Women's Reproductive Health

What to know

Women’s health and women’s reproductive health are a high priority for the Division of Reproductive Health (DRH). Our goal is to improve women’s health from menarche (first menstrual period) through menopause.

faces of three women of diverse ethnicities together smiling


DRH activities to improve women's health include efforts in the following areas:

Contraception (birth control)

There are several safe and highly effective methods of contraception available to prevent unintended pregnancy. Birth control methods include intrauterine contraception, hormonal and barrier methods, and permanent birth control. These methods can greatly reduce the chances of having an unintended pregnancy.

DRH provides clinical guidance to assist health care providers when they counsel women, men, and couples about contraceptive method choice, as well as clinical guidance to reduce medical barriers to contraception access and use.


Depression is common. Women can feel depressed for many reasons. Some may not even know why. There are ways to help you feel better, such as counseling or other treatments. Talking to your health care provider is a good first step if you think you may have depression.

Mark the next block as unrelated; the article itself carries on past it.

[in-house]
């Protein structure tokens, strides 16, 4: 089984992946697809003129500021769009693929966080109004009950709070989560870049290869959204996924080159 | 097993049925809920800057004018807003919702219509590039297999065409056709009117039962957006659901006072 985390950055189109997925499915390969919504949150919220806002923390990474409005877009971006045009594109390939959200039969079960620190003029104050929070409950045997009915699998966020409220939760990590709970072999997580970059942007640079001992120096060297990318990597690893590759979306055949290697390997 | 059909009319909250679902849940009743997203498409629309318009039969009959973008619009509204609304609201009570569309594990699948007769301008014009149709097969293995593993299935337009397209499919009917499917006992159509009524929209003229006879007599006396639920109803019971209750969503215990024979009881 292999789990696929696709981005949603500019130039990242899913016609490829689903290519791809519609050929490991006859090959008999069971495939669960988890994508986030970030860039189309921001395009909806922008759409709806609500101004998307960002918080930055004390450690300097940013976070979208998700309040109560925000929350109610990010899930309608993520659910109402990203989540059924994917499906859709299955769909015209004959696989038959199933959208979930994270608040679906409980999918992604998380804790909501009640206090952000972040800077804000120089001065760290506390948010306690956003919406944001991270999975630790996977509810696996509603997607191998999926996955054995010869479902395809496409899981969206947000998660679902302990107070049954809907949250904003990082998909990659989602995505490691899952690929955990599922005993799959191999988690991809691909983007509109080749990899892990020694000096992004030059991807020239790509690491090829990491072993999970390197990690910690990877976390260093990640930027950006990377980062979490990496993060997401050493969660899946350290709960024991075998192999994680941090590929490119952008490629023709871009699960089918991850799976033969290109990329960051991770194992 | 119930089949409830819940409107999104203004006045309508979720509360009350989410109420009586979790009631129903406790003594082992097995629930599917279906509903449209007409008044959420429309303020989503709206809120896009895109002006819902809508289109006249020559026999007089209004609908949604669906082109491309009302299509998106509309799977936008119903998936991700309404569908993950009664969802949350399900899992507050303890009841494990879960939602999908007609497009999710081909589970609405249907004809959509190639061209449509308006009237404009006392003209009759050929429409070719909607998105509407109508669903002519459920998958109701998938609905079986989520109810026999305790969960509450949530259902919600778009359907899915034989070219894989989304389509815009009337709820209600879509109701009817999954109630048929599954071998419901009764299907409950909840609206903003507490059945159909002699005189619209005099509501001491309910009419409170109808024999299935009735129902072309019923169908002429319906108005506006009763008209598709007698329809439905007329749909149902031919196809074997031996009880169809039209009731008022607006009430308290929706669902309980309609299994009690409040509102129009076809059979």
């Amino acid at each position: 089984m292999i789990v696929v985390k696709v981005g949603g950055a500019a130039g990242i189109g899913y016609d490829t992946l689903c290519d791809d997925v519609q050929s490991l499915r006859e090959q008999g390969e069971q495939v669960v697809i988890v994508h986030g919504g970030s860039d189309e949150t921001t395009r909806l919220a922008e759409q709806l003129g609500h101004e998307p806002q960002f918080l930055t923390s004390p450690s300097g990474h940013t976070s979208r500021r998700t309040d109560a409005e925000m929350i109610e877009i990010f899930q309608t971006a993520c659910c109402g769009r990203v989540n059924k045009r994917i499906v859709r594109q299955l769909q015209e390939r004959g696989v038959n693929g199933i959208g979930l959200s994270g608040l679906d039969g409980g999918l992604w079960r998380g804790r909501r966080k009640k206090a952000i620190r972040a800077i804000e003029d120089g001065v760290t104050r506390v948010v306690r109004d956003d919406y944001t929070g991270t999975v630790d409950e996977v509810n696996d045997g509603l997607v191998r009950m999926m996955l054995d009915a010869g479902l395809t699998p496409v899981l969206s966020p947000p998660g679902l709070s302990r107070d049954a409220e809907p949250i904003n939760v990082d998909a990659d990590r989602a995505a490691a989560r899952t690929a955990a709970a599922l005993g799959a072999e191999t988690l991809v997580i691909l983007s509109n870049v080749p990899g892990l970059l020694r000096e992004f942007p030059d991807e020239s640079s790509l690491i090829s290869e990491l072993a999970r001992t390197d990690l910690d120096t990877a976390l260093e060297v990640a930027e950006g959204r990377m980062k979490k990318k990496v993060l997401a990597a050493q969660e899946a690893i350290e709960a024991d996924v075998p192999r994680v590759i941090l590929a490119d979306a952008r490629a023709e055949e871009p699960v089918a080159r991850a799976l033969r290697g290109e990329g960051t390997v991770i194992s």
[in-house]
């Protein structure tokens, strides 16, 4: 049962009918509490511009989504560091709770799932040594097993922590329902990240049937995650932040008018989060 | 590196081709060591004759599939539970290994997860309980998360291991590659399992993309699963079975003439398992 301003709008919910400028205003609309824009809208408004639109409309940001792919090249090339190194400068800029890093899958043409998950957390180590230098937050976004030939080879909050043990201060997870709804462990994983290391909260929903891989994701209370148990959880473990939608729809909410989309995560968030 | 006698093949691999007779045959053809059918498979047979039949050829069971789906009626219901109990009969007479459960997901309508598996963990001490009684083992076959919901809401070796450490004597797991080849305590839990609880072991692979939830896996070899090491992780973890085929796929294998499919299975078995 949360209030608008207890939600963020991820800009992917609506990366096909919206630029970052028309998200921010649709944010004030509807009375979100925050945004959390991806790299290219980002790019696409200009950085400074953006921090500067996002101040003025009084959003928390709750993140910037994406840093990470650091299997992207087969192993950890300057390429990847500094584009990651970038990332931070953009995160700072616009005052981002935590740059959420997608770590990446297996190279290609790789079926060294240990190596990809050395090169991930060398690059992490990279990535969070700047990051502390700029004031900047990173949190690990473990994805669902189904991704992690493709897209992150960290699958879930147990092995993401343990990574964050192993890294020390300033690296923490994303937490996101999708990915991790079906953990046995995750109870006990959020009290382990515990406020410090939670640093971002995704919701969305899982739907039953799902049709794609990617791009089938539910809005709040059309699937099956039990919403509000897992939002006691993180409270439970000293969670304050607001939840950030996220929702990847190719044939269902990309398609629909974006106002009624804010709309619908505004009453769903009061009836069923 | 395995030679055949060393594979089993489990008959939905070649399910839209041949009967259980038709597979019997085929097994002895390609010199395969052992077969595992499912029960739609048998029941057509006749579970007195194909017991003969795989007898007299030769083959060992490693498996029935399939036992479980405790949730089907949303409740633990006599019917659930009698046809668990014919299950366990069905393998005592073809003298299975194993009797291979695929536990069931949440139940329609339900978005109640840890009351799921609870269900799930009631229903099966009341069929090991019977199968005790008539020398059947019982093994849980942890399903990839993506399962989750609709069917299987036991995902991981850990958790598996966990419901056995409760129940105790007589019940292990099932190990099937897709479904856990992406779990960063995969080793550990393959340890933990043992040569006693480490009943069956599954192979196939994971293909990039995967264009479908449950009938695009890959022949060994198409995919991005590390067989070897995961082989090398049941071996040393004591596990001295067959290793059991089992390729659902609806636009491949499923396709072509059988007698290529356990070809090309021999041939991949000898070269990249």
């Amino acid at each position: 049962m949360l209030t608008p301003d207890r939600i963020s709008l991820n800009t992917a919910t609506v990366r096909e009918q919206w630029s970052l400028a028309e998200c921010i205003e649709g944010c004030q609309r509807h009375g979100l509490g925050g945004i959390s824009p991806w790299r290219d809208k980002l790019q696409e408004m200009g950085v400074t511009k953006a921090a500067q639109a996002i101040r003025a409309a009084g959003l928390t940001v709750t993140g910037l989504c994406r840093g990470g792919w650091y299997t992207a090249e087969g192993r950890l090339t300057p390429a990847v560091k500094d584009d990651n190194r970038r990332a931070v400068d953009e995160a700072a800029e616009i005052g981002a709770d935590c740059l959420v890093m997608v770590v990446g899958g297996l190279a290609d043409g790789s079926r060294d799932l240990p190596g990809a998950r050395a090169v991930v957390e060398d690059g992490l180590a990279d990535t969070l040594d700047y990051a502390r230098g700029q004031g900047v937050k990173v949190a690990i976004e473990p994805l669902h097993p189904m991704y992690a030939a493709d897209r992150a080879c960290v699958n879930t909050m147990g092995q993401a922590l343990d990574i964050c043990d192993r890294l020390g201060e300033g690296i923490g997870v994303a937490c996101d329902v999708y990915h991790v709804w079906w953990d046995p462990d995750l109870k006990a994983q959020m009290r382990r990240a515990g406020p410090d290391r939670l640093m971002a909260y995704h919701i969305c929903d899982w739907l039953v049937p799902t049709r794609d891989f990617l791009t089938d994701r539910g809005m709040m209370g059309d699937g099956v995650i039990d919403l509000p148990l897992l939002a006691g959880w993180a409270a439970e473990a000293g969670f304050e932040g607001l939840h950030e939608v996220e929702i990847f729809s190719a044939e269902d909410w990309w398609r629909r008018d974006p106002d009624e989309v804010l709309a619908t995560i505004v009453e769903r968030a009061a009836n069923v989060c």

We monitor prevalence and treatment of depression among women of reproductive age, during pregnancy and postpartum. Trying to get pregnant, being pregnant, or the birth of a baby can increase the risk for depression. Other events, such as losing a baby or having trouble getting pregnant, can also cause depression.

Female Genital Mutilation/Cutting

Female genital mutilation or cutting (FGM/C) procedures could mean piercing, cutting, removing, or sewing closed all or part of a girl’s or woman’s external genitals. DRH has worked to collect information on FGM/C and related health characteristics, behaviors, and attitudes from US-resident women who were born, or whose mothers were born, in a country where FGM/C is a prevalent practice.


Infertility means not being able to get pregnant after 1 year of trying. If a woman is 35 or older, infertility is based on 6 months of trying to become pregnant. In the United States, 1 in 5 (19%) of married women aged 15 to 49 with no prior births are unable to get pregnant after 1 year of trying.

CDC is committed to preventing infertility and its burden on women and families. We work with other federal agencies and nonprofit organizations to meet this goal. We also provide data and evidence about infertility, including its causes and consequences.